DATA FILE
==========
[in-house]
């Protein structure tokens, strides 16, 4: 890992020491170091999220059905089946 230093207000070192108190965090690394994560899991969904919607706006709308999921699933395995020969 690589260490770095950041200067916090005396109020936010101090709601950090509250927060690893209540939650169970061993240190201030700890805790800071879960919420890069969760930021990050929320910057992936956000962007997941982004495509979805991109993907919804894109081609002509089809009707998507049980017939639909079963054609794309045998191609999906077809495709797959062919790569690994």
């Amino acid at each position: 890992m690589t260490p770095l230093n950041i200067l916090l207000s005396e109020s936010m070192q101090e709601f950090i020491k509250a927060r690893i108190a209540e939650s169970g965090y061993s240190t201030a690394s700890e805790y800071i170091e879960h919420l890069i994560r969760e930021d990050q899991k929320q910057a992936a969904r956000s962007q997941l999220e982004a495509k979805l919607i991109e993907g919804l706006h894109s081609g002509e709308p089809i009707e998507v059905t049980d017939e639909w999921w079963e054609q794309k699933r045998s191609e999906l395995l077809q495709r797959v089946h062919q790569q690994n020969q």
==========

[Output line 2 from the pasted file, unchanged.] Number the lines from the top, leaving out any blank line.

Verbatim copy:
């Protein structure tokens, strides 16, 4: 890992020491170091999220059905089946 230093207000070192108190965090690394994560899991969904919607706006709308999921699933395995020969 690589260490770095950041200067916090005396109020936010101090709601950090509250927060690893209540939650169970061993240190201030700890805790800071879960919420890069969760930021990050929320910057992936956000962007997941982004495509979805991109993907919804894109081609002509089809009707998507049980017939639909079963054609794309045998191609999906077809495709797959062919790569690994």